I’m just back from a yoga holiday. On a whim I went on an ashtanga retreat in Edinburgh, Scotland with Angela Jamison. I’d never met her, but we’d corresponded and followed each other’s blogs for a few years, so it was good fun to finally meet. It was during the fringe fest, the world’s largest arts festival in the heart of Edinburgh. Karen Breneman, the lovely owner, took me in and made me feel more than at home during my stay. I also visited friends and family in England, so it was an amazing trip.
I like to travel with some sort of focus like this, as it adds to my trip. I’ve never been good at backpacking or hotels or hostels or wandering at random. Another museum is only interesting to me if there’s a larger context, and some interaction with locals to add perspective.
There are all sorts of ways to go about this, and it depends on your style of travel. As a once-tour guide, I’m fairly adept at organizing things myself, and both my ashtanga holidays were scheduled at whim (the first was in Sri Lanka a few years ago). Ashtanga is particularly good for this, as it’s practiced around the world. This retreat wasn’t an all day affair but morning mysore practice with maybe a short afternoon workshop, so the rest of the day was open to do as I pleased, like check out shows at the fringe, and the endlessly amazing city itself.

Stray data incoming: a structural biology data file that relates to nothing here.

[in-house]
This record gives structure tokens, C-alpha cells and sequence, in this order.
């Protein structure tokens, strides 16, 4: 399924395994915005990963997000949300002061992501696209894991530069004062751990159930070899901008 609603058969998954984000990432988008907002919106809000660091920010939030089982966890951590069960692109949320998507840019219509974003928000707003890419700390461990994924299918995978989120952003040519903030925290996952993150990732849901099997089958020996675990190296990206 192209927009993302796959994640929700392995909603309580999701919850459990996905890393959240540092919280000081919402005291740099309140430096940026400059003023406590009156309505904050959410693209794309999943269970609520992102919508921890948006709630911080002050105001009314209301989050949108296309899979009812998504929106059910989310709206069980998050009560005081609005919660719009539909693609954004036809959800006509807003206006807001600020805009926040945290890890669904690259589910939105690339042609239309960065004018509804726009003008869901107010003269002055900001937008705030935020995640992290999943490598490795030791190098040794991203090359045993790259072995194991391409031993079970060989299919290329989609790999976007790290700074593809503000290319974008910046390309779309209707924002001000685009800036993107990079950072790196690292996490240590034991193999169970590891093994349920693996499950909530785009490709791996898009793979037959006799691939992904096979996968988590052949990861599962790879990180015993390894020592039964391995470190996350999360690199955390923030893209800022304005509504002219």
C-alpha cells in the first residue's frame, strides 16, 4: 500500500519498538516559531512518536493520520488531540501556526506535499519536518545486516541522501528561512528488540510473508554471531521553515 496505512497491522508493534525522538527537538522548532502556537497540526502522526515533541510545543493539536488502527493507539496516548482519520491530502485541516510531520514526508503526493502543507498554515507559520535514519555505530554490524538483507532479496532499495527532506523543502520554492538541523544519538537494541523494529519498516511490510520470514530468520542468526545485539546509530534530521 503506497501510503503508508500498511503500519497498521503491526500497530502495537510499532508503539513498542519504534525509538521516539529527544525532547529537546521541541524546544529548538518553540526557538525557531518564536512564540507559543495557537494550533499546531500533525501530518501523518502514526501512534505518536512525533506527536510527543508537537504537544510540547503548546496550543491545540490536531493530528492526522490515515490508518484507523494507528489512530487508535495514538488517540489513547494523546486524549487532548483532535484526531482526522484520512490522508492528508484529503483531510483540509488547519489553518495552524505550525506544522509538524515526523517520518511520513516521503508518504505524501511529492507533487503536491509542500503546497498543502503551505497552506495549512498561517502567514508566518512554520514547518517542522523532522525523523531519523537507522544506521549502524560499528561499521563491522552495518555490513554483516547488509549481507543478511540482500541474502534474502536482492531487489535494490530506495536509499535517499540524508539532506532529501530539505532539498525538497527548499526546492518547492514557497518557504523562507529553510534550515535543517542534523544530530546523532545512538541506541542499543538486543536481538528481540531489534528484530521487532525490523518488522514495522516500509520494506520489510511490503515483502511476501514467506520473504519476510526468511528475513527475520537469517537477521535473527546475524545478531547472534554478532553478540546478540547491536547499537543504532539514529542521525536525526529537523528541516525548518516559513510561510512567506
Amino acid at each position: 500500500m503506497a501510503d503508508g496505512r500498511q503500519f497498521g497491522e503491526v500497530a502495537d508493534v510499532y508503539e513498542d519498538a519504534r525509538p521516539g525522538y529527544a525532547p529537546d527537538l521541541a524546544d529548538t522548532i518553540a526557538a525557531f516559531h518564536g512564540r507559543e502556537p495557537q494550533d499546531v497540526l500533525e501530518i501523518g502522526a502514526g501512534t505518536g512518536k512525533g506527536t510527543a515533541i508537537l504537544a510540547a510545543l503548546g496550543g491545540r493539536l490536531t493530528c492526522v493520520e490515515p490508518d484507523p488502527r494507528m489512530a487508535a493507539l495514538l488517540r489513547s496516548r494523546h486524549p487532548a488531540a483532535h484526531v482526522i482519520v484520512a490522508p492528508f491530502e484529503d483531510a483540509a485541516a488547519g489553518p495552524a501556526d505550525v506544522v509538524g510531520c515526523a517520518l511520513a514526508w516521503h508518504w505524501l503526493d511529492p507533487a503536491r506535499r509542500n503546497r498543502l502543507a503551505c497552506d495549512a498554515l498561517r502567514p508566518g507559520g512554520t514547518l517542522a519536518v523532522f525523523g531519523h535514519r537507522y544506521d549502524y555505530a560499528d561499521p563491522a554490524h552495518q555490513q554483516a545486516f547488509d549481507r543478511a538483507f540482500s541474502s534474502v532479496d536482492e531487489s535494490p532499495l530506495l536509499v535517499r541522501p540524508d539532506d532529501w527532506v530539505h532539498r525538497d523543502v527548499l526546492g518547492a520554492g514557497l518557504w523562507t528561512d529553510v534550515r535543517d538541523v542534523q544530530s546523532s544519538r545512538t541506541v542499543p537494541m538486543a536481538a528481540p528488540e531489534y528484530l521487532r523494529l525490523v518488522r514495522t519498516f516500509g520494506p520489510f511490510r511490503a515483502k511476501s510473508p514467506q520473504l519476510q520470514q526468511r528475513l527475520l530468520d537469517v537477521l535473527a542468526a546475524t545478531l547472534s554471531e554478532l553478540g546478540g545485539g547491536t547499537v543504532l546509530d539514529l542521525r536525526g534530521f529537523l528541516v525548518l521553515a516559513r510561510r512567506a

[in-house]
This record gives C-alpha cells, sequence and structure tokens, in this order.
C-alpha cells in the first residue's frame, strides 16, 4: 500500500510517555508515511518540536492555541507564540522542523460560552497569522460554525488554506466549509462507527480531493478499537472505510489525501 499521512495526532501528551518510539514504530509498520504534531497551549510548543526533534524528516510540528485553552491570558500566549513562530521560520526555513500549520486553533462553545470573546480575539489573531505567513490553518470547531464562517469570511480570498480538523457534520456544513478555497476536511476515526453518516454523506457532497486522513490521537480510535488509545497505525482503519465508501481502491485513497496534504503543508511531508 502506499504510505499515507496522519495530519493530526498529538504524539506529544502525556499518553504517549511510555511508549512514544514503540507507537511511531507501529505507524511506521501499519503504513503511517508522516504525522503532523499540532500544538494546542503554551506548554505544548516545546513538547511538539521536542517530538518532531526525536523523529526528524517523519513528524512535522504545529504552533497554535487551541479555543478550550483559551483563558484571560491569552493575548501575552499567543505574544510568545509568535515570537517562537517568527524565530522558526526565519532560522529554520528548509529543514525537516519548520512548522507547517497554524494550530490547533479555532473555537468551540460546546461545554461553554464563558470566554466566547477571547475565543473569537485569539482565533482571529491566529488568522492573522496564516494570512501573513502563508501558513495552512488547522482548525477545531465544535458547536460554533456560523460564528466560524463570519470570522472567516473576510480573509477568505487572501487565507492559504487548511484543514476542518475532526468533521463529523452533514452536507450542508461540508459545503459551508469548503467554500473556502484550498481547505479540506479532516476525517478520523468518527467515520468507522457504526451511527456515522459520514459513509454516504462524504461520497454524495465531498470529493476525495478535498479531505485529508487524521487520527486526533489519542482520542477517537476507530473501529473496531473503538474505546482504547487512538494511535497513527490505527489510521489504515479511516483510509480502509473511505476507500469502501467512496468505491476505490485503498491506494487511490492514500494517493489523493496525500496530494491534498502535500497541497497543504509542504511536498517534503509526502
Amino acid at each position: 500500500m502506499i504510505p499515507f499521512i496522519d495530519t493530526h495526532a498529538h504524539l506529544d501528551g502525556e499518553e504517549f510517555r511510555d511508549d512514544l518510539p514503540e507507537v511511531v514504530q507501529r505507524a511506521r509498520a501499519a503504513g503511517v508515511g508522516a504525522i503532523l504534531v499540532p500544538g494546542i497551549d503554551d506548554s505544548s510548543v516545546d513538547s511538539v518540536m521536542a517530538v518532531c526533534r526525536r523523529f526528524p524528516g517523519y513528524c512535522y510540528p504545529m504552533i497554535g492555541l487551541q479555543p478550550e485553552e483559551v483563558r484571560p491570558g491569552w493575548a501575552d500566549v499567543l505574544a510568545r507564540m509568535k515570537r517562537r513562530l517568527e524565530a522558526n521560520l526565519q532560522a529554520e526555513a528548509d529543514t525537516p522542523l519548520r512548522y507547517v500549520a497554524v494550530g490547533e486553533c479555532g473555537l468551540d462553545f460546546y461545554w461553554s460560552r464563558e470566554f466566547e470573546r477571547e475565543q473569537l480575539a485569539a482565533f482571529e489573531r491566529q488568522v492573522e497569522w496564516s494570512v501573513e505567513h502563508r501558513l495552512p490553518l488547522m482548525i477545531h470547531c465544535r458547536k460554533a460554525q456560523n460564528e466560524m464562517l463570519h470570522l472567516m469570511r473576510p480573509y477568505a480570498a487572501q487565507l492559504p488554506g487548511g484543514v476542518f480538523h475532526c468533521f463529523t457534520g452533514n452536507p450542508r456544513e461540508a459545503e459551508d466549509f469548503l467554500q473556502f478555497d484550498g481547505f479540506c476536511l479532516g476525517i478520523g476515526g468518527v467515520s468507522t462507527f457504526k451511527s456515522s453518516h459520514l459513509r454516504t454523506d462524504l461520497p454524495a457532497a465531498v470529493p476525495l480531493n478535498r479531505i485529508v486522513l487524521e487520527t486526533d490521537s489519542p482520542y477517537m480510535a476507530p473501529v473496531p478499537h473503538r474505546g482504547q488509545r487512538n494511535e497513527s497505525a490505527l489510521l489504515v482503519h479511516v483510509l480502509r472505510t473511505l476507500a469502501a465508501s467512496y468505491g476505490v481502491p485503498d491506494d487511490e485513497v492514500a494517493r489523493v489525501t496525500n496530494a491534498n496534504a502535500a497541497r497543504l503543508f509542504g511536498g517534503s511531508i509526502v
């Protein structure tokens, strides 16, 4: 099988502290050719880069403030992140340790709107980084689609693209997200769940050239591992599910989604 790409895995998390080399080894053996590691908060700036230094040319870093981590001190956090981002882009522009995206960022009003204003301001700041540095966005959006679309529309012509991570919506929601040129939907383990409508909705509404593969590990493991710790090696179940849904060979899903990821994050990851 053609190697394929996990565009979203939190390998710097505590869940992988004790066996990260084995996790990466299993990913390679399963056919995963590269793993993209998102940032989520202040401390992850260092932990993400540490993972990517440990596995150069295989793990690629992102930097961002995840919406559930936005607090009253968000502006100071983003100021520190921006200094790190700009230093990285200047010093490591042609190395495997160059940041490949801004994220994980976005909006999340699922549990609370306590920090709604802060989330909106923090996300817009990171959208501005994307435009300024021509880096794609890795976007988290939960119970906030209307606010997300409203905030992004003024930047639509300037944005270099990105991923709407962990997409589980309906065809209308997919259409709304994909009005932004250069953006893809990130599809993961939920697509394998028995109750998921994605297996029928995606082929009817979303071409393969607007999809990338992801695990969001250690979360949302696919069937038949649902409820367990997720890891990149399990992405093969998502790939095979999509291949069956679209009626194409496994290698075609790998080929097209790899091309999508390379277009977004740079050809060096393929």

It helps to know the teacher when you go on retreat, as not to be stuck with a bum deal on your holiday. But you can try your chances, too. Either go with your own, as many teachers lead retreats in lovely locales, or try out a teacher or style of yoga you’ve been curious about, on a retreat or simply visiting an interesting city with a good studio. You don’t have to do a full-fledged retreat to have an excellent yoga holiday.
There are also plenty of yoga centers and ashrams that offer a full yoga experience, or yoga package tours, often run by studios. Again, it helps to know the teacher or studio to know the vibe and style the trip will have. A quick google search will give you ideas about ashrams that offer workshops and retreats in pretty places. Many of these can be pricey, but I’m sure there are some affordable options out there. I prefer to organize things myself, which is less expensive, but can be quite a lot of work. If you want a planned, package group type thing, check out Kripalu or Esalen, or browse the ads of a yoga magazine.
And of course, there’s always Mysore.